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Mohamad Kalaaji
Mohamad Kalaaji

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React Context is good enough

I'm a heavy Redux user and quite a fanboy of the library itself as well to a point I also dabbled into Redux Toolkit which is the Redux's team opinionated way of using the library efficiently and tried it out by using it on a production application. (I took the risk but hey! things went well!)

Redux's advantage points

It is a solid state manager for React. It works out of the box and does everything that you expect from it to do not to mention that it is configurable with various plugins created by the community to make your work easier as well.

Redux's disadvantage points

A lot of people talk about Redux's setup that they have to write a good amount of boilerplate code to make it work, although that is true it is solvable when using Redux Toolkit since it offers a preconfigured setup with redux-thunk and setup with the Redux DevTools extension out of the box.

My biggest issue with Redux is that using other library's hooks is quite a pain, take an example of React Toastify library which offers a hook to show a toast on your website (a small popup). If I want to use that library along with Redux then either I have to pass it along with my dispatch function or create a Context component that uses the useSelector hook inside of it and use that hook to make a popup when a user inserts wrong information (or maybe I have been using Redux incorrectly and I have found a proper way to handle this situation)

Why not use Context in the first place?

Come to think of it, React does offer a decent amount of hook functions that do the job as expect and the best part: you don't have to install other libraries for state management since you already have one built-in for free!

The best part about Context is that you get to use all of React's cool features out of the box and use other hooks inside of it without any issue at all.

The worst part is that you will have to manage multiple Contexts inside of your app (you could use one Context just like what Redux does but I prefer to split things down into small manageable chunks).

A small example

Here I will be offering a small example using React Native and React Navigation to check whether a user is logged in or not

import React, {useState, useEffect, createContext, useContext} from 'react';
import AsyncStorage from '@react-native-community/async-storage';
import {useNavigation, CommonActions} from '@react-navigation/native';

const checkIfLoggedIn = async () => {
const token = await AsyncStorage.getItem('token');
if(token !== null) {
return true;
return false;

const flushToken = async () => {
await AsyncStorage.clear();

export const AuthContext = createContext(null);

const AuthProvider = ({children}) => {
const [authorized, updateAuthorization] = useState(false);

const navigation = useNavigation();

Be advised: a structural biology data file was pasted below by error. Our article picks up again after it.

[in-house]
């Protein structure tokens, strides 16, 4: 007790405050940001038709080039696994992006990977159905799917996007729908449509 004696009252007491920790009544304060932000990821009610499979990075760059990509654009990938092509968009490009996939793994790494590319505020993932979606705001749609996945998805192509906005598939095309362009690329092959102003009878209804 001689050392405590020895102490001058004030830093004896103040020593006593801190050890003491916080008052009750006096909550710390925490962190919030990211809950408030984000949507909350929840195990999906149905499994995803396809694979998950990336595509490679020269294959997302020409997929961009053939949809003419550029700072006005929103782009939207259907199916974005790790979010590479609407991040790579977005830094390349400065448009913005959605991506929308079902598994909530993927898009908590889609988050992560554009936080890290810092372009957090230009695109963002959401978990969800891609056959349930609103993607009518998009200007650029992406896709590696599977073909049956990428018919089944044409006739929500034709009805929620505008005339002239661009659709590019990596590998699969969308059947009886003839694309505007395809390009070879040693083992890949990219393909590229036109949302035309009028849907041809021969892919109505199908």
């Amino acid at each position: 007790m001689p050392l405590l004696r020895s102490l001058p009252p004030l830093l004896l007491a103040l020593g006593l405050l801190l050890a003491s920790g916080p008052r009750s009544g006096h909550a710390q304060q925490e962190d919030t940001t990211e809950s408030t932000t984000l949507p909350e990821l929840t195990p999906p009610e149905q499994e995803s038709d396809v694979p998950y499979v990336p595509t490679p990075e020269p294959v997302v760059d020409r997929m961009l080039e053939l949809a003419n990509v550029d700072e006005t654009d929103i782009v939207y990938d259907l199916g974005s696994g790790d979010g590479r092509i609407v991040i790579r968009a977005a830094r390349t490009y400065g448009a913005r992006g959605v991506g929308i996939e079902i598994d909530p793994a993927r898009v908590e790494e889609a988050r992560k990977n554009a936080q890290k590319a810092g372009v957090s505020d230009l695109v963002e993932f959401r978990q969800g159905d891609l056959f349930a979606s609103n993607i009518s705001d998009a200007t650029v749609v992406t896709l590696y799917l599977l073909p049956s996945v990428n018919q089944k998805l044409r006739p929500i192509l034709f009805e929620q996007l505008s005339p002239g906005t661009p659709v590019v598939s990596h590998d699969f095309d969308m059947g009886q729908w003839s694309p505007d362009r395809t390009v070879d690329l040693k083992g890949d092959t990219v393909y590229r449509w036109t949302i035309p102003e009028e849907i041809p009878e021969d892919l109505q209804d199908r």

useEffect(() => {
checkIfLoggedIn().then((response) => {
if (response) {
} else {
}, [authorized]);

const logout = async () => {
await flushToken();
index: 0,
routes: [{name: 'Auth'}],

return <AuthContext.Provider value={logout}>{children}</AuthContext.Provider>;

const useLogout = () => {
const context = useContext(AuthContext);
if (context === null || context === undefined) {
throw new Error('useLogout must be inside of the AuthProvider');
return context;

export {AuthProvider, useLogout};

The code does the following

When the user opens the app, it checks if there is a token saved in the device's localStorage first. If there is a token then it navigates to the App Stack, if not then it takes the user to the Auth Stack so that they can sign up or log in.

Inside that Context is a logout function which what it does is that it sets the authentication state to false and triggers the useEffect hook which navigates the user back to the Auth Stack and removes the previous history so that they don't go back (some Android phones have a back button, if you didn't clear your navigation stack then they can go back to the App Stack even though they are logged out) and deletes your token from the phone.

I also created a useLogout hook which lets me to logout in any component that is encapsulated within that AuthProvider component (handy for later use) which relies on the logout function that is inside of my AuthProvider (inside of my AuthContext).

See that I have relied on useNavigation, a hook from the React Navigation library and it was easily integrated inside of my application.

You can do all of this in Redux as well

Yes, you can do a similar action with Redux but the key difference is that you have to add a reducer in your store and create some actions to dispatch an action for logout and logging in not to mention that you need to find a way to pass the useNavigation hook function to navigate the user to a different screen.

The key difference

Here I made things a bit simpler for me to debug not to mention that if I wanted to add a different hook function or send an API function whenever I logout then it is easily done with the Context example. This way I encapsulate each functionality with its own state and keep things modular rather than sticking everything in one store and one place.

Top comments (2)

markerikson profile image
Mark Erikson

I'm not clear on what you're saying is an issue about using Redux with that React-Toastify library. Can you give a concrete example?

technolaaji profile image
Mohamad Kalaaji

sure thing! here is a gist explaining my concern about this situation

I tried my best to explain the issue that I have been facing in, I'm not a React Expert but I have been using React for around 1.5 years so this is based off experience along with trial and error but based on the example provided this is what I have been using in my previous and current work

if you have better suggestions or feedback, I'm all ears